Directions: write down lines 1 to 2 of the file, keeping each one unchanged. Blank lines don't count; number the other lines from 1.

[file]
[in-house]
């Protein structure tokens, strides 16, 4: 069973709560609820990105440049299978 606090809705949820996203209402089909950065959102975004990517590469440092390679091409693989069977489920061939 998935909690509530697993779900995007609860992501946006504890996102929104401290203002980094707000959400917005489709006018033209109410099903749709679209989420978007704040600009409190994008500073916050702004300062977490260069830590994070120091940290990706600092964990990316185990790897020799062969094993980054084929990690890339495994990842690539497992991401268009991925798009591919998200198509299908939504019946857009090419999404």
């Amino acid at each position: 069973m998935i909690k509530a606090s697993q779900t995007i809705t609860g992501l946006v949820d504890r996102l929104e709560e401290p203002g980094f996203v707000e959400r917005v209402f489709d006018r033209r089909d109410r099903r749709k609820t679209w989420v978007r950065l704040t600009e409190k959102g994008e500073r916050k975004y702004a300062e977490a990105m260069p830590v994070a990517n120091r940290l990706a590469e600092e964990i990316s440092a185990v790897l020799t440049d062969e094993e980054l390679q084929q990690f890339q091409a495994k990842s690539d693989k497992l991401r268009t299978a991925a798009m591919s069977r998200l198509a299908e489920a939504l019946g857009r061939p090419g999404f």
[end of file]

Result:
[in-house]
């Protein structure tokens, strides 16, 4: 069973709560609820990105440049299978 606090809705949820996203209402089909950065959102975004990517590469440092390679091409693989069977489920061939 998935909690509530697993779900995007609860992501946006504890996102929104401290203002980094707000959400917005489709006018033209109410099903749709679209989420978007704040600009409190994008500073916050702004300062977490260069830590994070120091940290990706600092964990990316185990790897020799062969094993980054084929990690890339495994990842690539497992991401268009991925798009591919998200198509299908939504019946857009090419999404």